Great story, with so many carefully placed historical references. You had me worried about Smudge, very happy he was OK. I hope a suitable poison is found soon to sort out Abet!

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Helen A Smith
06:35 Apr 19, 2024

Thank you Peter. I’m glad you enjoyed it. Abet is indeed a horrible character.

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Darvico Ulmeli
04:47 Apr 15, 2024

I had feeling like I was there. Beautiful.

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Helen A Smith
11:12 Apr 15, 2024

Thank you so much Darvico. I can’t ask for more than that.

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Joe Smallwood
18:44 Apr 14, 2024

I just read some of the most beautiful writing, that I think I have read in a long time in the first part of your story. Your description makes me want to describe more! Thanks!

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Helen A Smith
20:15 Apr 14, 2024

Thank you Joe. You’ve just made my day! Thanks for your appreciation. I work hard at my writing so it means a lot.

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Joe Smallwood
20:23 Apr 14, 2024

👍

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Isabel Jewell
18:23 Apr 14, 2024

Wow, I could imagine this as vividly as a film! Thank you so much for sharing. Even as a dog person, I absolutely loved it ;) Amazing context and interesting twists!

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Helen A Smith
20:13 Apr 14, 2024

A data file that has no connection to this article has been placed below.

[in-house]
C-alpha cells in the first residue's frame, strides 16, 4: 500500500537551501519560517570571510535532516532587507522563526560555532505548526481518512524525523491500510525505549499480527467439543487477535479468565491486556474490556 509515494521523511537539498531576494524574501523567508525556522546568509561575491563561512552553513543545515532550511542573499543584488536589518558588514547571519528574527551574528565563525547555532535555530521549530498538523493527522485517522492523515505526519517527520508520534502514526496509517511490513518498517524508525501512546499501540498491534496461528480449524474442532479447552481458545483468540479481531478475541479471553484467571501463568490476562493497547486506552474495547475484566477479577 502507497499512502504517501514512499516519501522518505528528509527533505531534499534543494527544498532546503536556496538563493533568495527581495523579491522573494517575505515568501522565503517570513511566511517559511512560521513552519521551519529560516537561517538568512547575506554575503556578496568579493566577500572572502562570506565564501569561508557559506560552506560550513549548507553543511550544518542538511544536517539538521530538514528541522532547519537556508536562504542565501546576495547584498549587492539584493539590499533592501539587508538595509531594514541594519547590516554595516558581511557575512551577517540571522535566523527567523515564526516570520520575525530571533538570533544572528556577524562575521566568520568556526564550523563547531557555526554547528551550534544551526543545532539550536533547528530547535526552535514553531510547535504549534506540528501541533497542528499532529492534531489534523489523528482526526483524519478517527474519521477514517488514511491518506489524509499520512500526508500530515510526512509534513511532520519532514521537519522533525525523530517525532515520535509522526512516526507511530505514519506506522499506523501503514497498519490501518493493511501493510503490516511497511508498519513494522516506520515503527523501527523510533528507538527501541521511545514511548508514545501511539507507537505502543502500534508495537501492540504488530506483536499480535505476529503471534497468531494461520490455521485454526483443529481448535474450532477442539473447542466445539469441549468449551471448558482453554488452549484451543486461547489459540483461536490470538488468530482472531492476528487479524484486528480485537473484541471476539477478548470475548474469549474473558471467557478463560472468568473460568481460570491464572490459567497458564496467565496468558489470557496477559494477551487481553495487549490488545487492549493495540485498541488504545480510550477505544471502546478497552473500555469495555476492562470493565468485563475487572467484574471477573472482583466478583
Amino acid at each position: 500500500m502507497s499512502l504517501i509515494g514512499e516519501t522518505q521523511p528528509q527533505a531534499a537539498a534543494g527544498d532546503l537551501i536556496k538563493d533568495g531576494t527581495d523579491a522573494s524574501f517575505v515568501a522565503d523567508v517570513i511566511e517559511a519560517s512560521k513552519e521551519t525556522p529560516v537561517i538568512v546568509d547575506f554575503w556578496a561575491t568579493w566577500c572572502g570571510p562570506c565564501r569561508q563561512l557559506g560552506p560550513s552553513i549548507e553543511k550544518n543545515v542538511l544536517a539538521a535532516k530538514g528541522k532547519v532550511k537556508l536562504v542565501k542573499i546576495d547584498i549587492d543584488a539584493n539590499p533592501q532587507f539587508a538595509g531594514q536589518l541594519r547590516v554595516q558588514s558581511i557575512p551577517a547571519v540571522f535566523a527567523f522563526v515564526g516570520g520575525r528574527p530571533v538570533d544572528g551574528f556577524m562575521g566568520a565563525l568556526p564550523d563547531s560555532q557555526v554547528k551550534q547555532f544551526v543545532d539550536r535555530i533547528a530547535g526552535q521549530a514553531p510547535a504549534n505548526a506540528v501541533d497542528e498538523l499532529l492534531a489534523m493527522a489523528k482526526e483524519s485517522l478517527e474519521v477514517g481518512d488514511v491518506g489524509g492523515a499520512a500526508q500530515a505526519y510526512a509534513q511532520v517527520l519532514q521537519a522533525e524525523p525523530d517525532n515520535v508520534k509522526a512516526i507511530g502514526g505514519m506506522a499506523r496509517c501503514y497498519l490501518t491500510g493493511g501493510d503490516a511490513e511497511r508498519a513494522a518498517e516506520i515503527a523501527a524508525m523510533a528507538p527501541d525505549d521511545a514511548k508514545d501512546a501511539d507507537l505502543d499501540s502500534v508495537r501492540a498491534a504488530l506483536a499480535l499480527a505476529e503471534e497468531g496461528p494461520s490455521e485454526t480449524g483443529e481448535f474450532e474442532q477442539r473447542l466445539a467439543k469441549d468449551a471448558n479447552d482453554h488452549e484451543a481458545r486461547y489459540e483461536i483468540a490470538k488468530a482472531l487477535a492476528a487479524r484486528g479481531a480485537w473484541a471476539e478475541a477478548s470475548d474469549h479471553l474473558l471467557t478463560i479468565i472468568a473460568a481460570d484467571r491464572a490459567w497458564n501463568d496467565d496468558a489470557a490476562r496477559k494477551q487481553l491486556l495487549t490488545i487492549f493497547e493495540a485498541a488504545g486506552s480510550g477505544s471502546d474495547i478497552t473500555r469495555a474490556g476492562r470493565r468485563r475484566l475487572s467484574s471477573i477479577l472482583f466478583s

Thank you so much! I generally love dogs more than cats, but since a family of cats have been regularly visiting the garden I’ve become attached to one with a similar character to the one in my story. Where would we be without animals to love?

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Trudy Jas
16:45 Apr 14, 2024

Someone paid attention in class. :-) Lovely story. Glad Smudge made it through.

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Helen A Smith
17:00 Apr 14, 2024

Thanks Trudy. In the end, I just couldn’t allow the cat to come to serious harm. Thanks for appreciating.

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Viga Boland
16:41 Apr 11, 2024

Wow…that’s a lot of writing! How do you do it? I read this and can’t help but think what a limited imagination I have compared to you. Well done, my friend 👏

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Helen A Smith
17:08 Apr 11, 2024

I love your writing and don’t see you having a limited imagination.. When I was about nine a great teacher came and spoke about ancient Egypt and I’ve never forgotten it. Years later I’m still intrigued. I just think of people I know or have known and imagine their characters in that context. How would I feel and what would I do if I was living then? I’m glad you enjoyed it because I’m passionate about the subject.

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08:26 Apr 11, 2024

Really enjoyed this. Excellently written, as always.

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Helen A Smith
09:49 Apr 11, 2024

Hi Melissa, Thank you so much for your kind words. I work really hard on these pieces so ir means a lot.

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Mary Bendickson
03:56 Apr 11, 2024

This excellent story sounds familiar to me. Did you use it once before or have I developed extraordinary senses due to the moon covering the sun this week?

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Helen A Smith
04:45 Apr 11, 2024

Hi Mary, I reckon the latter 🌞 I have written about a priest with a cat before, obviously not surrounding a solar eclipse. The cat is based on one that regularly visits my garden. I’m glad you enjoyed it.

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Mary Bendickson
14:47 Apr 11, 2024

🤣 Thanks for liking 'Because He Lives '.

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Ty Warmbrodt
01:51 Apr 11, 2024

Excellent story, Helen. I was angry when I thought Abet sacrificed the cat. Glad he didn't - lol.

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Helen A Smith
04:48 Apr 11, 2024

Thank you Ty. I’m glad you liked it. The cat is based on a real one who visits the garden.